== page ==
Poetic Measures: a variable measure for the fixed
University of York, 1-3 July 2016
How do we measure poetry? The words ‘measure’ and ‘meter’, with their shared etymological origin in the Greek metron, have a long history of being used synonymously. However, when William Carlos Williams wrote that ‘[t]he key to modern poetry is measure, which must reflect the flux of modern life’, he proposed ‘measure’ as an alternative to the metrical foot in response to ‘the flux of modern life’ that demanded measures of more fluid and unstable permutations.
The measures poetry takes in response to an idea of modernity has compelled looking beyond the generic edges of the poem to other art forms. In response to the ‘formless spawning fury’ of ‘this filthy modern tide’, W.B. Yeats’s ‘The Statues’ ends with the aspiration to ‘trace / the lineaments of a plummet-measured face’, rearticulating measurement in terms of sculptural outline, rather than duration of sound. Construing the poem as a coordinated interrelation of spatial measurements, as well as a temporally continuous pattern of sound, these ‘lineaments’ also evoke the silhouette of the poetic line as a visual limit in the structure of the poem. Giorgio Agamben, for one, used this tension between the line break and the sentence to define the lyric poem, a tension Jorie Graham described as ‘the pull from the end, the suction towards closure, and the voice trying (quite desperately in spots) to find forms of delay, digression, side-motions which are not entirely dependent for their effectiveness on that sense-of-the-ending, that stark desire’. These ‘side-motions’ of a poem’s lineation resist the linearity of the sentence, using ‘forms of delay’ not to heighten suspense, but to bypass conventional expectations of closure.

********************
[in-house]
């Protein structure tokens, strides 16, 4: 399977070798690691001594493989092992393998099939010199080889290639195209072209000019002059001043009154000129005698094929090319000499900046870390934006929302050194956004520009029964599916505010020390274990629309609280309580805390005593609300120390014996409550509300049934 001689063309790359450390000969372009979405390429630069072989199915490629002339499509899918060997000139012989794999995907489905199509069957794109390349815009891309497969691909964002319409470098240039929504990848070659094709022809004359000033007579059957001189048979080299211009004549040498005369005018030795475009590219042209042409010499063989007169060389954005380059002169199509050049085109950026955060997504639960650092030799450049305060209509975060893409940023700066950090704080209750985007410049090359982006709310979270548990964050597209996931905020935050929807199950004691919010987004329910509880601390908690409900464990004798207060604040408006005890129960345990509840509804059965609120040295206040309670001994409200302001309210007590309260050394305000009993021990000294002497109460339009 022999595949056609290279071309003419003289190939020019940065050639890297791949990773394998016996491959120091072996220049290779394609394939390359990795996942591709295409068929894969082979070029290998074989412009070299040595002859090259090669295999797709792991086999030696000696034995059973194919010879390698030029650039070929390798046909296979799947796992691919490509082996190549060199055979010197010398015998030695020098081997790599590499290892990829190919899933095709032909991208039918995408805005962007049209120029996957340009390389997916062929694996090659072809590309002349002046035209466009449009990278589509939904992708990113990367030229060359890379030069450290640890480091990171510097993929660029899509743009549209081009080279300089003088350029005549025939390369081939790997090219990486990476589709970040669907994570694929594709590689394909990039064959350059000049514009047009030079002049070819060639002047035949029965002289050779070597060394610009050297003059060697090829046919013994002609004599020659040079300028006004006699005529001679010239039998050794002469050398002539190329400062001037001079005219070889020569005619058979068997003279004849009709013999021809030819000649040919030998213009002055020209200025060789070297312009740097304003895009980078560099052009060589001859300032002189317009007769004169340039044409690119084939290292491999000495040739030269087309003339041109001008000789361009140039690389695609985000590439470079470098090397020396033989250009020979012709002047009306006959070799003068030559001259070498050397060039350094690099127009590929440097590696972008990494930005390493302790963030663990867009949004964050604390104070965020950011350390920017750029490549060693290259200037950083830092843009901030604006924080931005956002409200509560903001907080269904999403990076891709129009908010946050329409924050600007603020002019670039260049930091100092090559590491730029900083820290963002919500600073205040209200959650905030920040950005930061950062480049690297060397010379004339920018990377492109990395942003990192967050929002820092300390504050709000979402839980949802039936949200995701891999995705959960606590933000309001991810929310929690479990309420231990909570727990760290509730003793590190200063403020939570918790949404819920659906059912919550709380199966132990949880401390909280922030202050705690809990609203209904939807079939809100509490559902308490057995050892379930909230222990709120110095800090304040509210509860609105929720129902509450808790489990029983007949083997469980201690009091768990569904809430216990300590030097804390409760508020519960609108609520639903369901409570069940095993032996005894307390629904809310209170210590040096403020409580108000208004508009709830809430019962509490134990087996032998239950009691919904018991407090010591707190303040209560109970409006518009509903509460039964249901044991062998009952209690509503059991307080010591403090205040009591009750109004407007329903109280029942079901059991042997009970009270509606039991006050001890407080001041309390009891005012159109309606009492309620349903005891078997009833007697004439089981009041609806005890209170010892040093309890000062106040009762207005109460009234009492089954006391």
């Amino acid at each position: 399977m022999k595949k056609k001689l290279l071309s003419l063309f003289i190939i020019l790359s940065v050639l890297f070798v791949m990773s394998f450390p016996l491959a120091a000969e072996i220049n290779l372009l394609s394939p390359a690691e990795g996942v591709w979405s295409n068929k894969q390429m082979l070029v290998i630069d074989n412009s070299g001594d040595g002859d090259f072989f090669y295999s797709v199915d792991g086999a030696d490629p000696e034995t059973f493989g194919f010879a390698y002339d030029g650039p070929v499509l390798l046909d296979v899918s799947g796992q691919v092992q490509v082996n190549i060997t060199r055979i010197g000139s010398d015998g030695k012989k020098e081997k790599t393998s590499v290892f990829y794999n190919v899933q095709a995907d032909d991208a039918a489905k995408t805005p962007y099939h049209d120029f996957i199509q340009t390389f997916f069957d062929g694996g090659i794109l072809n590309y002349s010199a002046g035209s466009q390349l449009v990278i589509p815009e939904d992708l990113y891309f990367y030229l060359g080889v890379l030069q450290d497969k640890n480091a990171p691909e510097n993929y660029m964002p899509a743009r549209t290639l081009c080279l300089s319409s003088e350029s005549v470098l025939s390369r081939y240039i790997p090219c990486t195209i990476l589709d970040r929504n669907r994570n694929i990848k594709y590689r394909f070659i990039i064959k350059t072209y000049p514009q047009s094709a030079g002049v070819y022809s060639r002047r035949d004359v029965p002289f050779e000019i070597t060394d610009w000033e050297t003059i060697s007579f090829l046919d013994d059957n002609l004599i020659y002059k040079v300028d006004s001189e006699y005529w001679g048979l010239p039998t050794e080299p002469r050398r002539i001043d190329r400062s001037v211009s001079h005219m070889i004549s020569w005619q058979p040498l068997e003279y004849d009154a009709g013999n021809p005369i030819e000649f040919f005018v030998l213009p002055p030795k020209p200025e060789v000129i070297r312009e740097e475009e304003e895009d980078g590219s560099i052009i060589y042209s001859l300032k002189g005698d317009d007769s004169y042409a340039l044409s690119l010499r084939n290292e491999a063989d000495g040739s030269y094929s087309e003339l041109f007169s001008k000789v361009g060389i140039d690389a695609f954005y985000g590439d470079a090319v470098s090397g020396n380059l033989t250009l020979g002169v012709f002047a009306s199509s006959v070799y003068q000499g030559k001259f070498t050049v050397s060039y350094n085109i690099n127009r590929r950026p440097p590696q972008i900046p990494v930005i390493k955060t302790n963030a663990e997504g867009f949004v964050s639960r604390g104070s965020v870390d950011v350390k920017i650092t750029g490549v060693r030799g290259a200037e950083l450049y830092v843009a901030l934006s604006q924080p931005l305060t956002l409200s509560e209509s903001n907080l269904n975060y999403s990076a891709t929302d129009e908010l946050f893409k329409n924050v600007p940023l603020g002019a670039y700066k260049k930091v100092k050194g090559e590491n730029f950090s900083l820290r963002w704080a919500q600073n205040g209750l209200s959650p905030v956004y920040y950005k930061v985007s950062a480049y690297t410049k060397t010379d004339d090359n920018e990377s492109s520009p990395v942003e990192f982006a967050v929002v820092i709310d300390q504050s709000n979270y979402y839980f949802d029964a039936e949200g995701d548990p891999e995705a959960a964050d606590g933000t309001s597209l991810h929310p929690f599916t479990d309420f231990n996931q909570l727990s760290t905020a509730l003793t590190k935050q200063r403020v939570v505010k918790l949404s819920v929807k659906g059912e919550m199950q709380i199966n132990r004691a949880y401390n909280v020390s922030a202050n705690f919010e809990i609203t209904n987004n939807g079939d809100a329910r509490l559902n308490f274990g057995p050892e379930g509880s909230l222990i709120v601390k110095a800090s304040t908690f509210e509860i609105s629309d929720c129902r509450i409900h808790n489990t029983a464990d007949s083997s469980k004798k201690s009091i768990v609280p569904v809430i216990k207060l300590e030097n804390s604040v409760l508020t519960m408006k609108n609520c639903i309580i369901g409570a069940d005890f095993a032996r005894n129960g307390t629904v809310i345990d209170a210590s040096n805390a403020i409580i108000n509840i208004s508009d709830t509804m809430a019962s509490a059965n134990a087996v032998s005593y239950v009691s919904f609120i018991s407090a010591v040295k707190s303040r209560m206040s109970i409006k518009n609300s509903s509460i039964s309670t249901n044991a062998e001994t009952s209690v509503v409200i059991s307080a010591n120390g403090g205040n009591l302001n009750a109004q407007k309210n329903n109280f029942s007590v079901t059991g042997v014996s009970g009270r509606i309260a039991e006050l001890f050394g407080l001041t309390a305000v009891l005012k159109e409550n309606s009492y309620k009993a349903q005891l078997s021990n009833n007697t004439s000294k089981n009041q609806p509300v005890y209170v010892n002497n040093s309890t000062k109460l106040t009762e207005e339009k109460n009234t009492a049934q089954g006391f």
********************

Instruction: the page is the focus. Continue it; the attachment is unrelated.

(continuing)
If Eliot in ‘Tradition and the Individual Talent’ claimed that poetry can only be ‘measured’ against the ‘standards of the past’, poems are also increasingly measured against the times from which they originate. We thus welcome papers analysing the measures modern poetry takes in a period of accelerated change, but also in a period symptomizing pervasive continuities in structures of privilege: papers investigating how we might count out poetry, but also how ‘measured language’ and its different uses might make poetry count. Areas of investigation may include, but are not limited to:
Areas of investigation may include, but are not limited to:
- form and genre
- scale in poetry
- brevity and length
- poetic sequences
- units of measurement in poetry
- form, proportion and balance
- the immeasurable and/or non-measurable in poetry
- beginnings and ends
- poetry and other art forms
- poetry and architecture
- poetry and mathematics
- modernism and canon formation; periodization
Please send 300-word abstracts for 20-minute papers or panel proposals by 1st February 2016 to email@example.com, and a separate biography of no more than 100 words. The biography should be written in the third person. Please attach the biography and abstract as two separate Word documents.